“We don’t look like what you would traditionally think of when you think of a cemetery,” Bixby said. “We look more like a park system. We have three miles of trails, and the actual burials take place off the trails.

“We serve a dual purpose. Our cemetery is meant to be used by the living on a daily basis. It also represents a final statement from those buried here about their lives and how they chose to live them.”

Bixby bought an additional plot of land to connect his cemetery to the adjacent Belleplain State Forest and linked up to the trail system so hikers, bird watchers, cross-country skiers and other outdoor enthusiasts could use the land for passive recreation.

“That’s the really neat part of the natural burial movement,” said Robert Prout, funeral director at Prout Funeral Home in Verona and green burial expert. “A lot of natural cemeteries are using the profits they earn for land preservation. They increase the entities’ holdings and offerings so the land will always be open, protected space.”

For starters, bodies are either not embalmed or they are embalmed using a formaldehyde-free substance. The deceased can then be wrapped in a shroud or placed in a sustainably sourced casket.

All wood caskets are biodegradable, but choosing a casket made of bamboo or wicker rather then mahogany or pine is a more eco-conscious choice. Bamboo grows 15 feet in a year and the shoots regenerate annually. It could take 60 years for the mahogany wood to grow. Bamboo also disintegrates more quickly than harder woods, allowing the deceased to return to the earth more quickly.

But that’s not the only way green burials are different.

In fact, not every cemetery allows them, as most require the deceased to be embalmed and the casket laid to rest in a cement vault.

When it comes to earth-friendly funerals, there are many shades of green.

Natural cemeteries offer the most sustainable option, but green burials can take place in any cemetery that does not require use of a concrete burial vault. These cemeteries include Maryrest Cemetery in Mahwah and Greensprings Natural Cemetery and Sleepy Hollow Cemetery in New York.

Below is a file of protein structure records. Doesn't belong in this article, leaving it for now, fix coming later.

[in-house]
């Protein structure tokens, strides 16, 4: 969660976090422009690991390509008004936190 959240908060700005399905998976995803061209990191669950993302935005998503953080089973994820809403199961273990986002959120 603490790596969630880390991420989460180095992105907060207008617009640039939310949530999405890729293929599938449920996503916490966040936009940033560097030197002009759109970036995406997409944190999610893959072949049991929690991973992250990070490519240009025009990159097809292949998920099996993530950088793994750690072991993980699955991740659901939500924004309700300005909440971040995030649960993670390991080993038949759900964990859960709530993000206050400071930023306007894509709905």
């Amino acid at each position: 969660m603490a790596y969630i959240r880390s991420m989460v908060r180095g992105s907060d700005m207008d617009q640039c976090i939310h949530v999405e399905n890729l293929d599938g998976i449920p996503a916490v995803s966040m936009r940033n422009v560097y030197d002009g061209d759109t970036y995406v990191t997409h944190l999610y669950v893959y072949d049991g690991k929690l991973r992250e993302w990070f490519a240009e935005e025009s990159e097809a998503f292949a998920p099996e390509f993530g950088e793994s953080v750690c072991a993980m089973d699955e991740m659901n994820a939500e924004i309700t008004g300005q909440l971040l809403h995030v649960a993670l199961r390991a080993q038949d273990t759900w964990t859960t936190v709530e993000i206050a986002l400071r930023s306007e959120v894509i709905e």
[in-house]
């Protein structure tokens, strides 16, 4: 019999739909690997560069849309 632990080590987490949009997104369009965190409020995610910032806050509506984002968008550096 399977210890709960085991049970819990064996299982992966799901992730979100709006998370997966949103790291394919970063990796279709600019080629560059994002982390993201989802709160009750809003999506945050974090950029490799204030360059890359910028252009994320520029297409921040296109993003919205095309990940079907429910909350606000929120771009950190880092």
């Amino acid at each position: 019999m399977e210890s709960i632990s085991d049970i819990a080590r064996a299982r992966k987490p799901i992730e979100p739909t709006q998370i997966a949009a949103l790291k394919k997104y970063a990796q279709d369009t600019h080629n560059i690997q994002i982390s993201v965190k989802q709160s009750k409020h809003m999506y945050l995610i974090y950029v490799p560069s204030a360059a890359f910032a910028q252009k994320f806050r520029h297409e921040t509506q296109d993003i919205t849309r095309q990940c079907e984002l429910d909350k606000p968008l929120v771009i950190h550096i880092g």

Cemeteries that do earth-friendly burials are different in other ways, too.

A woven bamboo casket at Prout Funeral Home.
A woven bamboo casket at Prout Funeral Home. - ()

Green or natural cemeteries do not allow for traditional headstones or markers. Instead, families can plant a tree, shrub or wild flowers to mark the grave. In some cases, stones found at the burial site may be etched with a name and date to be used as a memorial. To find a gravesite, the cemetery plots are mapped out and visitors can use GPS technology to find loved ones.

The increasing awareness and rising popularity of green burials can be attributed to more than just a commitment to a sustainable lifestyle and love of nature.

Green burials also are less expensive.

According to the New Jersey State Funeral Directors Association, the cost of a typical burial in 2015 was about $15,000. A green burial will cost about $2,000. These fees reflect just the burial, not funeral or memorial services.

According to Prout, another reason for the increased interest in natural burials is that families of the deceased can have greater participation in the burial service, rather than serve as spectators from a pew.

“I’ve had families want to help shroud the person,” he said. “They can carry the casket to the graveside or help lower the casket.

“The hardest part about explaining a natural burial to people is they don’t understand it until they experience it. Many times, a natural burial is more spiritually and mentally fulfilling.

“There is only a foot and a half between your head and your heart, but there is a huge disconnect between the two. You can rationalize in your mind, but until you feel it in your heart, it isn’t part of your being. Being a participant in a natural burial is a connection of the head and the heart.”

E-mail to: dariam@njbiz.com
On Twitter: @dariameoli